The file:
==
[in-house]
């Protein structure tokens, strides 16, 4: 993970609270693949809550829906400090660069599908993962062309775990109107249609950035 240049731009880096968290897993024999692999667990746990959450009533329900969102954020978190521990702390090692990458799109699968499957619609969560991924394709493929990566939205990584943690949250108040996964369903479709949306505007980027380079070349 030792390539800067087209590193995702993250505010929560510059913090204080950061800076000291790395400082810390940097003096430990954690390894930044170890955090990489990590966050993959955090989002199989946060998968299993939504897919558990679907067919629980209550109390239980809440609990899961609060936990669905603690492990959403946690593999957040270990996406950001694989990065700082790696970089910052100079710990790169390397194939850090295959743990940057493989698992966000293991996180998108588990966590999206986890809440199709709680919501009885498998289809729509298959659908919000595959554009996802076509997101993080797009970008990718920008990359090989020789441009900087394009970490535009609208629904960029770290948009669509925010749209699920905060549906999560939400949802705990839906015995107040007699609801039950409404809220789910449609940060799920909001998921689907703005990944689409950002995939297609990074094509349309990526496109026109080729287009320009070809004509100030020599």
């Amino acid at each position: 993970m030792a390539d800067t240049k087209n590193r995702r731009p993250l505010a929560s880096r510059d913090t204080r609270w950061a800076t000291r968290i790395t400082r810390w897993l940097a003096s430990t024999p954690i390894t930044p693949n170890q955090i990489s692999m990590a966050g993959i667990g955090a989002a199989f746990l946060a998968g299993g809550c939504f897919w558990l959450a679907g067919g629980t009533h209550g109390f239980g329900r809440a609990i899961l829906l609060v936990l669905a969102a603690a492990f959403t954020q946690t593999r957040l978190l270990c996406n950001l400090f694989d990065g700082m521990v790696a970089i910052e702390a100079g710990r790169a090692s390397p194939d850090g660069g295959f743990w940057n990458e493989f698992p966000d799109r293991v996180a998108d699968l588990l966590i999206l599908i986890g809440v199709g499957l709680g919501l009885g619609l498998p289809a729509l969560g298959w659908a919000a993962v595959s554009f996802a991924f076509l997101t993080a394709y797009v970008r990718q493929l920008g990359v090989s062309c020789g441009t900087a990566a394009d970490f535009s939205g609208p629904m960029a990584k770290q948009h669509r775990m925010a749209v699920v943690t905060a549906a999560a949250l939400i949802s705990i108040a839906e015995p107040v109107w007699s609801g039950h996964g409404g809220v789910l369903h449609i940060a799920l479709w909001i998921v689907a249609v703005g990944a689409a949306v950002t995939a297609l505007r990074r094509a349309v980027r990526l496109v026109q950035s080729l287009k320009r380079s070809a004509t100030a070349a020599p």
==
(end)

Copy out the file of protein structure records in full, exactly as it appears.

[in-house]
């Protein structure tokens, strides 16, 4: 993970609270693949809550829906400090660069599908993962062309775990109107249609950035 240049731009880096968290897993024999692999667990746990959450009533329900969102954020978190521990702390090692990458799109699968499957619609969560991924394709493929990566939205990584943690949250108040996964369903479709949306505007980027380079070349 030792390539800067087209590193995702993250505010929560510059913090204080950061800076000291790395400082810390940097003096430990954690390894930044170890955090990489990590966050993959955090989002199989946060998968299993939504897919558990679907067919629980209550109390239980809440609990899961609060936990669905603690492990959403946690593999957040270990996406950001694989990065700082790696970089910052100079710990790169390397194939850090295959743990940057493989698992966000293991996180998108588990966590999206986890809440199709709680919501009885498998289809729509298959659908919000595959554009996802076509997101993080797009970008990718920008990359090989020789441009900087394009970490535009609208629904960029770290948009669509925010749209699920905060549906999560939400949802705990839906015995107040007699609801039950409404809220789910449609940060799920909001998921689907703005990944689409950002995939297609990074094509349309990526496109026109080729287009320009070809004509100030020599």
């Amino acid at each position: 993970m030792a390539d800067t240049k087209n590193r995702r731009p993250l505010a929560s880096r510059d913090t204080r609270w950061a800076t000291r968290i790395t400082r810390w897993l940097a003096s430990t024999p954690i390894t930044p693949n170890q955090i990489s692999m990590a966050g993959i667990g955090a989002a199989f746990l946060a998968g299993g809550c939504f897919w558990l959450a679907g067919g629980t009533h209550g109390f239980g329900r809440a609990i899961l829906l609060v936990l669905a969102a603690a492990f959403t954020q946690t593999r957040l978190l270990c996406n950001l400090f694989d990065g700082m521990v790696a970089i910052e702390a100079g710990r790169a090692s390397p194939d850090g660069g295959f743990w940057n990458e493989f698992p966000d799109r293991v996180a998108d699968l588990l966590i999206l599908i986890g809440v199709g499957l709680g919501l009885g619609l498998p289809a729509l969560g298959w659908a919000a993962v595959s554009f996802a991924f076509l997101t993080a394709y797009v970008r990718q493929l920008g990359v090989s062309c020789g441009t900087a990566a394009d970490f535009s939205g609208p629904m960029a990584k770290q948009h669509r775990m925010a749209v699920v943690t905060a549906a999560a949250l939400i949802s705990i108040a839906e015995p107040v109107w007699s609801g039950h996964g409404g809220v789910l369903h449609i940060a799920l479709w909001i998921v689907a249609v703005g990944a689409a949306v950002t995939a297609l505007r990074r094509a349309v980027r990526l496109v026109q950035s080729l287009k320009r380079s070809a004509t100030a070349a020599p």